Noddings says “Although no individual can escape responsibility for his own actions neither can the community that produced him escape its part in making him what he has become”

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Born and raised in the South Bronx, I have experienced the struggles children face when obtaining an adequate education. As a child, my worries consisted of where my next meal was coming from, how the rent was going to be paid or how my family was going to keep the lights on. Race, neighborhood, and family economic status has defined many of us within the educational system for as long as can be remembered. Schools attended were underfunded and understaffed. There were never enough textbooks for each student. Classrooms were packed and teachers at times were more frustrated than the students. The streets were filled with crime and when you left your apartment you prayed you returned unharmed that night.  Children like myself who are raised in urban high-need communities are faced with an overwhelming amount of emotional, social challenges, health and safety issues.

It was not until I entered elementary school that I was introduced to teachers and administrators who changed my outlook on life and showed me all the endless possibilities school had to offer. It was taught that life had value and students had a voice that needed to be heard. The school principal and teachers made a point to greet every student at the door each morning and call them by name. They built relationships with students. Teachers were eager to get to know their students on a personal and educational level to identify their needs. They kept students’ needs and wants in mind when creating lessons and activities so that every need was addressed during instruction. They aimed to do and be better educators for students, so they were able to grow academically while also learning to be their best self. Students looked forward to each day, they felt wanted, accepted, but most of all they could leave their worries at the door and focus on their education.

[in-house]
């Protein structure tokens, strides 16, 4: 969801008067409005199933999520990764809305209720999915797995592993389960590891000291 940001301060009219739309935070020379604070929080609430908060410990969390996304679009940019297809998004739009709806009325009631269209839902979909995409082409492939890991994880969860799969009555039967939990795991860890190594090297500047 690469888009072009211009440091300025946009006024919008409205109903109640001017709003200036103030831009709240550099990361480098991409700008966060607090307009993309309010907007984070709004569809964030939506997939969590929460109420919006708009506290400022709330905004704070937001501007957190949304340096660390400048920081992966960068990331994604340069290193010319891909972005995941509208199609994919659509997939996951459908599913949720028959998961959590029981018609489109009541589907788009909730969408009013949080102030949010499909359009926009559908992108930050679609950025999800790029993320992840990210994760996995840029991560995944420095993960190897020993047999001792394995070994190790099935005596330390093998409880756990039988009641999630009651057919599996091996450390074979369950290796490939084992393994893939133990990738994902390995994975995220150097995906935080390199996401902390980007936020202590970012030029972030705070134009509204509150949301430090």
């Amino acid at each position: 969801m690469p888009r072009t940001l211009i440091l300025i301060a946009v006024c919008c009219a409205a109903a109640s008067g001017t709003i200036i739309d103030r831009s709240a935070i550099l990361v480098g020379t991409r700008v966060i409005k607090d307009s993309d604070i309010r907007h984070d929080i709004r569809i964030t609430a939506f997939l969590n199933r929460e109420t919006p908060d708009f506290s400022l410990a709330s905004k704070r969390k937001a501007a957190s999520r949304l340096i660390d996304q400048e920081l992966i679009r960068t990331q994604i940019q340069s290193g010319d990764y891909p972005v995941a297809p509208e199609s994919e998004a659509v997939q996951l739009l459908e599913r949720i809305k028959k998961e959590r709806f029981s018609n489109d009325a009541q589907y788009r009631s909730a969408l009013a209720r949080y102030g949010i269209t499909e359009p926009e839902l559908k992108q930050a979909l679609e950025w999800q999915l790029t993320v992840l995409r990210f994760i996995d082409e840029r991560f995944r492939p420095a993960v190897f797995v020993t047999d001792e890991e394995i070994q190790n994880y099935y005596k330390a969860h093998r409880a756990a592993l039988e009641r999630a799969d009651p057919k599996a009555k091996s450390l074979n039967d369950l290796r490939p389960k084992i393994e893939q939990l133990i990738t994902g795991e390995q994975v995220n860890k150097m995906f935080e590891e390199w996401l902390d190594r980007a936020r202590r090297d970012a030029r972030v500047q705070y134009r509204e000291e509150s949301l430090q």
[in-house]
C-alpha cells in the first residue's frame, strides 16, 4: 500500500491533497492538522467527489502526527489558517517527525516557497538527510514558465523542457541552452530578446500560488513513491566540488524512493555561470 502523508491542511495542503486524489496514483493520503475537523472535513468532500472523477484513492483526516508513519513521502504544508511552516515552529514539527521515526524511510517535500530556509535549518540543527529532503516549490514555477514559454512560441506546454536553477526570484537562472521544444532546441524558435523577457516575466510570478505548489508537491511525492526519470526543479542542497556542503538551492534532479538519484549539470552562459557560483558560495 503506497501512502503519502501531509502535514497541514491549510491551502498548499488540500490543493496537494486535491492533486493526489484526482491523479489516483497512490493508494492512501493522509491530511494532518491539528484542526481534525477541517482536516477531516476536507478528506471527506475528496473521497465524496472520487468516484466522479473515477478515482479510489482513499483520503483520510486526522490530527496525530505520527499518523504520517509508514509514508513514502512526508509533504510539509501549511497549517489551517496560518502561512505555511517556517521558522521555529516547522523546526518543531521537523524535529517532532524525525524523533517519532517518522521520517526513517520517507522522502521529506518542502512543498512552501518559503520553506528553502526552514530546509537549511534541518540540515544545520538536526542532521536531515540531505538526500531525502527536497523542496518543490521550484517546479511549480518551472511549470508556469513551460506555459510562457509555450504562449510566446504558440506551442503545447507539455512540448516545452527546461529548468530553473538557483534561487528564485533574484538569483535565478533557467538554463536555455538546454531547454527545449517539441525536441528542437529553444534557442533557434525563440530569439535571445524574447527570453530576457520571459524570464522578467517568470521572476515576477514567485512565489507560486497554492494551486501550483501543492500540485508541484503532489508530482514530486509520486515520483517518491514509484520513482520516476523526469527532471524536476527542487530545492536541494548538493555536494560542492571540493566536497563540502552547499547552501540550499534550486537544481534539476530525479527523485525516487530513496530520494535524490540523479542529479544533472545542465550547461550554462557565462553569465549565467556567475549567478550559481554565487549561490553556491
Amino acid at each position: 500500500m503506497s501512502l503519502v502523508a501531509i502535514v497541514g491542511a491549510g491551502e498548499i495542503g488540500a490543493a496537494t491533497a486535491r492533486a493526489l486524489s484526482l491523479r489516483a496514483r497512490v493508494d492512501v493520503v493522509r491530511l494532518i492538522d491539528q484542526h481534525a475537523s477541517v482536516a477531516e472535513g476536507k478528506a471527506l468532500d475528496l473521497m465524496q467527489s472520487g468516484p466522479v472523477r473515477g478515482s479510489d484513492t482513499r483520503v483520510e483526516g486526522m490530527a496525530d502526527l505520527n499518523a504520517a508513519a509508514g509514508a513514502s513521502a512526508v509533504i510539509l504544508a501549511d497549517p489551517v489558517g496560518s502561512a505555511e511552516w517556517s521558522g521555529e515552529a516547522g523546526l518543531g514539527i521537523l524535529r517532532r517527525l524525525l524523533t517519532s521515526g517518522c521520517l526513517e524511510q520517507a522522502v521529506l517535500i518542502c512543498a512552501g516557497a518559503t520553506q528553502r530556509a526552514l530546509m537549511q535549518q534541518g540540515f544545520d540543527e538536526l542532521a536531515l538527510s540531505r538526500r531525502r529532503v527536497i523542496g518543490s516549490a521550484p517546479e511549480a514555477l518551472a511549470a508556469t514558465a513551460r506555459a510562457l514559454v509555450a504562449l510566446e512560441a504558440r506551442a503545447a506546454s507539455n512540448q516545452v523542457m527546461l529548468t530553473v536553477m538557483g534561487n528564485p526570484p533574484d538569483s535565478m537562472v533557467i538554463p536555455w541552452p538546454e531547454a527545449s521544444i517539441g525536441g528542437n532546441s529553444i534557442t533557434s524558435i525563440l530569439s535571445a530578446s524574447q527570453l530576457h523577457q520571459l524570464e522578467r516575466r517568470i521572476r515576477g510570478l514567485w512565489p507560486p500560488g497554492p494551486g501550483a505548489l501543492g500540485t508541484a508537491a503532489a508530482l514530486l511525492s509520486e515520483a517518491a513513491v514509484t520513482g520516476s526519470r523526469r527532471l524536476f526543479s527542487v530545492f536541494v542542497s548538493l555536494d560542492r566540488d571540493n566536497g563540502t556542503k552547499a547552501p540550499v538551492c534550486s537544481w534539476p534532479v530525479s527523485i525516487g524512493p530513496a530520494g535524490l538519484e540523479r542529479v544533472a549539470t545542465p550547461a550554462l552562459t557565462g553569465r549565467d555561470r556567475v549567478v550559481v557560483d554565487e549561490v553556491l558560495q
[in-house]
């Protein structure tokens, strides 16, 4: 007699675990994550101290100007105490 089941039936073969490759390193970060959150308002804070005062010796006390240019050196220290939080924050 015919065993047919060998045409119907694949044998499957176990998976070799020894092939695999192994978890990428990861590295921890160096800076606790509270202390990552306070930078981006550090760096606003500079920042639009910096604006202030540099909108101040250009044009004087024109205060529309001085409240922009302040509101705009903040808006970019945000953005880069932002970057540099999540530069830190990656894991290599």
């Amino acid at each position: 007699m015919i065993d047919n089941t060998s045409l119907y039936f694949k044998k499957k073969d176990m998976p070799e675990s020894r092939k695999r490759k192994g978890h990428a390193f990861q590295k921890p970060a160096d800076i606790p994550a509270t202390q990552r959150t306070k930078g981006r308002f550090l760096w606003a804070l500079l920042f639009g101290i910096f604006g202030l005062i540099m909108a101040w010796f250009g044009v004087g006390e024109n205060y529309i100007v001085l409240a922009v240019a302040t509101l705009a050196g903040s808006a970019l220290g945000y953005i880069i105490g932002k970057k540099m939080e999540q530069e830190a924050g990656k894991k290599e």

As we engage our students in dialogue, we learn about their needs, working

habits, interests, and talents. We gain important ideas from them about how

to build our lessons and plan for their individual progress. Finally, as we

acquire knowledge about our students’ needs and realize how much more

than the standard curriculum is needed, we are inspired to increase

our own competence (Noddings, 2005, 4).


In my experience, an ideal teacher is one I’ve had the pleasure of experiencing. My teachers were educators who left their bias at the door. They were compassionate and empathetic.  They built relationships and listened to the needs and learning styles of students and considered them when planning lessons and activities. They made their classrooms inviting and a safe space for their students. An ideal teacher is an effective leader who guides their students to excel academically. They are problem solvers who do not let limitations affect the quality of education they give to each student. They are someone who can identify their students’ strengths and weaknesses and help to push them to new highs without making it feel like work at all. Someone who inspires others (teachers and students) and makes learning fun. I was given the chance to experience the amazing talents and devotion of an ideal teacher and the feeling is like no other.

As an educator, I can not help but model the teachers who came before me that made a difference in my educational career.  I see myself challenging the education system. In my second year of teaching, I find myself questioning everything. I see things that I know do not  help my students grow academically or prepare them to enter the real world. A world that is harsher than their growing minds can imagine. I have students who are unable to read and write at their grade levels and have given up all together. They have no one to be their advocate. As an educator I find myself stepping up and being the voice they never had.

The students we teach are larger than life and even more complex.

To see them clearly and see them whole, and respond to them wisely

in the moment, requires a fusion of Freud and Solomon that few

of us achieve.” (Palmer, 1997, 1)


As a teacher I am my students’ role model, family, friend, mentor and at times their only escape. I wear many different hats on a daily basis. I pride myself on being my students’ equal and not shaming them for their misfortunes. I grew up in the same situations they are being subjected to now and I want them to understand that they too can become anything they put their mind to in life even with all of their shortcomings. At times I am the only face they see all day due to their non-existent parents. I am an educator who is eager to learn more in order to broaden the horizon of my students’ minds. I want to introduce them to things they wouldn’t normally be exposed to due to the neighborhoods and communities they come from. Not only do I want to teach them but I want to grow with them. I want them to educate me and help me grow as an educator. I want to explore education and dive into skills with my students and show them education has no limits.


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